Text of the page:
fell to Japanese. British were afraid that Japanese aided by Indian National Army (led by Subhash Chandra Bose) would invade Burma from the east. Bose's slogan - Dilli Chalo (Let us go to India ) - had struck fear in the hearts of British. The British followed a policy of 'scorched earth'. On one hand, this was to ensure denial of food to invading armies, in case the Japanese decided to march across Delhi Bengal. On the other hand, the British wanted to break the will and ability of people of Bengalto rise in rebellion in support of the invaders. It could not be a coincidence that British executed a military police action in October 1942, during which 193 camps and buildings of the Congress Party were destroyed and countless people arrested. Between August 1942 and February 1943, 43 persons were shot by the British occupation police. Additionally, British troops were involved in an unknown number of rapes and lootings of food supplies, among other things. Bengalwas overcrowded with refugees as well as with retreating soldiers from various British colonies which were temporarily occupied by the Japanese. In March 1942 alone, around 2,000 to 3,000 British soldiers and civilians arrived every day in and Calcutta , and in the month of May, a total of 300,000 were counted. As a result of the massive food purchases by the government, food prices in the countryside skyrocketed. Chittagong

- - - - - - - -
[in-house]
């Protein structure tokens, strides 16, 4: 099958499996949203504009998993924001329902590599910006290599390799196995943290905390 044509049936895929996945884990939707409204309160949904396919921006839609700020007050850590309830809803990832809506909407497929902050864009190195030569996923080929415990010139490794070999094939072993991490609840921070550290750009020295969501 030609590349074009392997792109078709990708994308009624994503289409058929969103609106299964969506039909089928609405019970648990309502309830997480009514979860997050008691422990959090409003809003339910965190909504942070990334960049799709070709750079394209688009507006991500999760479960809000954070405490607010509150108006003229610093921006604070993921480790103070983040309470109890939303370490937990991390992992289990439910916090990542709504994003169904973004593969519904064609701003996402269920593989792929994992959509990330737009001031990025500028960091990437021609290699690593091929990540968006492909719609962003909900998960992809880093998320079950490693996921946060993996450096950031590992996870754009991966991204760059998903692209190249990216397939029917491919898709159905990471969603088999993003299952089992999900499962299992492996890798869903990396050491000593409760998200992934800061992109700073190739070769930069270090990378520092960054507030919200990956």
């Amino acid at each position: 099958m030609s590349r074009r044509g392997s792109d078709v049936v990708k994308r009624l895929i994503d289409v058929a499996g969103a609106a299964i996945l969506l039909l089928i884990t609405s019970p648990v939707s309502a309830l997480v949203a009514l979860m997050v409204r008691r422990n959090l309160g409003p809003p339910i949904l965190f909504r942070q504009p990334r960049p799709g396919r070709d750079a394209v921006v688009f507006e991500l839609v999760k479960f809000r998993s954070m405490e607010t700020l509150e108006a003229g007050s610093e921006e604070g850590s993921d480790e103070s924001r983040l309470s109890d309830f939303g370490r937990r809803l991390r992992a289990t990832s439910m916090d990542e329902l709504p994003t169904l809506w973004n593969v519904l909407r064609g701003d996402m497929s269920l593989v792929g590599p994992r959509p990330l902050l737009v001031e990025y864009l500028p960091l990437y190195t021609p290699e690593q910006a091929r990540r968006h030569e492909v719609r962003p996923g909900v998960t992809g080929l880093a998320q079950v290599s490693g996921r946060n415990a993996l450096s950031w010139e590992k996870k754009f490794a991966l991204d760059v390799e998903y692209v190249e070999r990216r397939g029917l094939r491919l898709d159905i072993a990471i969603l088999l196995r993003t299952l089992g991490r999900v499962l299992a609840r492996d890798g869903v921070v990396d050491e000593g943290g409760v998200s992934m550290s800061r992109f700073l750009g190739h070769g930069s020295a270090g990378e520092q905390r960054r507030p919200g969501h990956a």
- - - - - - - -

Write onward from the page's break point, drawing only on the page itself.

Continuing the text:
- Expecting a Japanese landing in the
, the British authorities enacted the so-called "Boat-Denial Scheme" leading to confiscation of all boats and ships in the Gulfof Bengal which could carry more than 10 persons. This resulted in not less than 66,500 confiscated boats. Consequently, the inland navigation system collapsed completely. Fishing became practically impossible, and many rice and jute farmers could not ship their goods anymore. Subsequently the economy collapsed completely, especially in the lower Ganges-Delta. Gulfof Bengal